basis_gates = list(target.operation_names)
['rz', 'sx', 'x', 'ecr', 'measure', 'delay']
The default single-qubit gates on ibm_sherbrooke are
sx, and the default two-qubit gate is
ecr (echoed cross-resonance). CX gates are constructed from
ecr gates, so on some systems
ecr is specified as the two-qubit basis gate, while on others
cx is default. The
ecr gate is the entangling part of the
cx gate. To use a gate that is not in the basis gate set, follow instructions in the Qiskit API documentation for custom gates using pulse gates. In addition to the control gates, there are also
Systems have default basis gates, but you can choose whatever gates you want, as long as you provide the instruction or add pulse gates (see Create transpiler passes.) The default basis gates are those that calibrations have been done for on the system, so no further instruction/pulse gate needs to be provided. For example, on some systems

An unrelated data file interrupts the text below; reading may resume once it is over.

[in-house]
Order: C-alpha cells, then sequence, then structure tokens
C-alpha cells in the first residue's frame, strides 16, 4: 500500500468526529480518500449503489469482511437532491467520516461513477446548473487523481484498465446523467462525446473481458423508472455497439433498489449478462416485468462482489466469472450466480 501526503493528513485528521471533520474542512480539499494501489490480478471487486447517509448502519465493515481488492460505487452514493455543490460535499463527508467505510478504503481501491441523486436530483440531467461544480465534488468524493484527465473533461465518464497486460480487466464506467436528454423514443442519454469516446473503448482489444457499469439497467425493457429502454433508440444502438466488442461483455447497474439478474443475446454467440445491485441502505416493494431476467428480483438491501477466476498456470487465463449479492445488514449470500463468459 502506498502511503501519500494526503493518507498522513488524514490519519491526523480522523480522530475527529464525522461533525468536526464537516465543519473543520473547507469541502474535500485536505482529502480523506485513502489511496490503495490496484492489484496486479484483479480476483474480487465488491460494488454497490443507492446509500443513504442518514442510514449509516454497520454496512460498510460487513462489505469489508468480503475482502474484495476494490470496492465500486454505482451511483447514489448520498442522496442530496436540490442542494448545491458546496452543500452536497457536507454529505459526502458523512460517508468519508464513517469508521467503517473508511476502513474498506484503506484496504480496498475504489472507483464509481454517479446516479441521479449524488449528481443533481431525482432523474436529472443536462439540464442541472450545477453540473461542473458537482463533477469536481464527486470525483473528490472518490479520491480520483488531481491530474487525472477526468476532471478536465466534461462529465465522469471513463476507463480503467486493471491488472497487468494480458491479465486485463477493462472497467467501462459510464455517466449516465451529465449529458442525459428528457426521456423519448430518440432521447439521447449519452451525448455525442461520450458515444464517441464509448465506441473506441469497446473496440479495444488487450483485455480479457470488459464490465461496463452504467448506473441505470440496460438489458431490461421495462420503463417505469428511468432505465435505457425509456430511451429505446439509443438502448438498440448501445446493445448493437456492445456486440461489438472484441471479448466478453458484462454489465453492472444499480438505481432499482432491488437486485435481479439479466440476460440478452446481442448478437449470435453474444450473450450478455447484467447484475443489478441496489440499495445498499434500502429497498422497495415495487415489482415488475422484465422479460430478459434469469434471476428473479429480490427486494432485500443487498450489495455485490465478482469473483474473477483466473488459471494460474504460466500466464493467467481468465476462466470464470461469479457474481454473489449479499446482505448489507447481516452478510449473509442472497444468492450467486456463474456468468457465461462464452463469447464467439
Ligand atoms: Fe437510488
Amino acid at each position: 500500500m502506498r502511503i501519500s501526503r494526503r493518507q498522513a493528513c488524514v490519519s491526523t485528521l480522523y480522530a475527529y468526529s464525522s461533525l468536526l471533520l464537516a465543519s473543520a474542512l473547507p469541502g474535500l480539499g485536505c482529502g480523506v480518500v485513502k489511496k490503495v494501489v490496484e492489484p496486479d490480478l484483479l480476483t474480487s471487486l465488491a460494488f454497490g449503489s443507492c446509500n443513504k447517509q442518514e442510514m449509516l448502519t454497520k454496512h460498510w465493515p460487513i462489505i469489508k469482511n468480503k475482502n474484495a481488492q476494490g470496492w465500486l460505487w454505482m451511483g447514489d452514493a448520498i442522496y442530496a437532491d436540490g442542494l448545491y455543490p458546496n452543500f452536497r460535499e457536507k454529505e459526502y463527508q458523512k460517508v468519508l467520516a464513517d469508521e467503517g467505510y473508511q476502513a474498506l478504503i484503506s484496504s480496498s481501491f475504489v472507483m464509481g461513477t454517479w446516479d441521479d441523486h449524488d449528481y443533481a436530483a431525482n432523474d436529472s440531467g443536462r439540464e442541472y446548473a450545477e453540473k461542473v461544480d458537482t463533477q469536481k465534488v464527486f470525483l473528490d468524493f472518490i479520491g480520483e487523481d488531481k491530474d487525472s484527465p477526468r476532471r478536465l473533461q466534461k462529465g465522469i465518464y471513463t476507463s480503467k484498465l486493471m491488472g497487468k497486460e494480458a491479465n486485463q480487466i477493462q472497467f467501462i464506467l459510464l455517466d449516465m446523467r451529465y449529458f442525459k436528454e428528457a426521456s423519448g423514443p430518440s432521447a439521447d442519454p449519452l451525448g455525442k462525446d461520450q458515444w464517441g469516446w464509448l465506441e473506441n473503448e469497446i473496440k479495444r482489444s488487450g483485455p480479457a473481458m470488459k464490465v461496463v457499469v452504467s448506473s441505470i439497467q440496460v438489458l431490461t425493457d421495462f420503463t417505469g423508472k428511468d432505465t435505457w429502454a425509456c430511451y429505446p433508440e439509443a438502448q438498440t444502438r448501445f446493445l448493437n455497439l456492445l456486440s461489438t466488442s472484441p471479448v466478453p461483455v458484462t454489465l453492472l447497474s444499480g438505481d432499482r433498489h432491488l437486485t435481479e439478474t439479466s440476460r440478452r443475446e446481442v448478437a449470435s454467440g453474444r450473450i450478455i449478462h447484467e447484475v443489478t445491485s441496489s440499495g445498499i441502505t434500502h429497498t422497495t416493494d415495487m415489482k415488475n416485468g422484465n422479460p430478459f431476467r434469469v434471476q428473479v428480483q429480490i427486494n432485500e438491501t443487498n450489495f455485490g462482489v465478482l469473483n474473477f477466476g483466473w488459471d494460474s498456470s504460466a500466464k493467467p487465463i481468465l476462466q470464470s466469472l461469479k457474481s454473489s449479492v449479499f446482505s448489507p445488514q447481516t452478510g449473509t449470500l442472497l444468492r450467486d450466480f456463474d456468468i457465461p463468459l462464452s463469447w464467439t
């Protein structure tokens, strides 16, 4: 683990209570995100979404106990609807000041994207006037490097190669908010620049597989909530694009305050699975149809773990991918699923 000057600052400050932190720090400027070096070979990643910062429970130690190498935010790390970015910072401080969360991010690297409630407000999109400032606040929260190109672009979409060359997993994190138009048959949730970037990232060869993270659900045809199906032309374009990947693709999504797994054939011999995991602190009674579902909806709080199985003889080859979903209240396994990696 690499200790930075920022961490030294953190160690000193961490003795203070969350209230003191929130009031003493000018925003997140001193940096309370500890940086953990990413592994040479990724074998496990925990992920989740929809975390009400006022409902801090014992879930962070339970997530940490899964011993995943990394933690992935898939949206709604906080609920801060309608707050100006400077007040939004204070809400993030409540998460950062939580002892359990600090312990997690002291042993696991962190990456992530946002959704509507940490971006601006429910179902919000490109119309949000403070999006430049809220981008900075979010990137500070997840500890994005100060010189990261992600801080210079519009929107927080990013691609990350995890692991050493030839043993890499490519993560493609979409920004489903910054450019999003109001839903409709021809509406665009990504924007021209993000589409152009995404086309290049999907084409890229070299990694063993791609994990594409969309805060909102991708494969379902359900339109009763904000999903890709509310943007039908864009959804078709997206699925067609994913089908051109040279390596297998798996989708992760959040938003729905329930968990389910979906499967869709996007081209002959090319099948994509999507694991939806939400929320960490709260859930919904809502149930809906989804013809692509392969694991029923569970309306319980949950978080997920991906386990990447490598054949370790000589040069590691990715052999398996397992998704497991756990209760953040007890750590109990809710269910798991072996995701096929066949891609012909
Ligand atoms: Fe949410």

cx is the default two-qubit gate and
ecr on others. See the Native gates and operations topic for more details.
qc_t_cm_bg = transpile(qc, coupling_map=coupling_map, basis_gates=basis_gates, seed_transpiler=11)
qc_t_cm_bg.draw('mpl', style='iqp', fold=-1, idle_wires=False)
Note that the
CXGates have been decomposed to
ecr gates and single-qubit basis gates.
target object lets you consider the qubits' error rates in addition to the
target object contains everything needed to target a system, but here we build one that contains a limited amount of information.
We retrieved the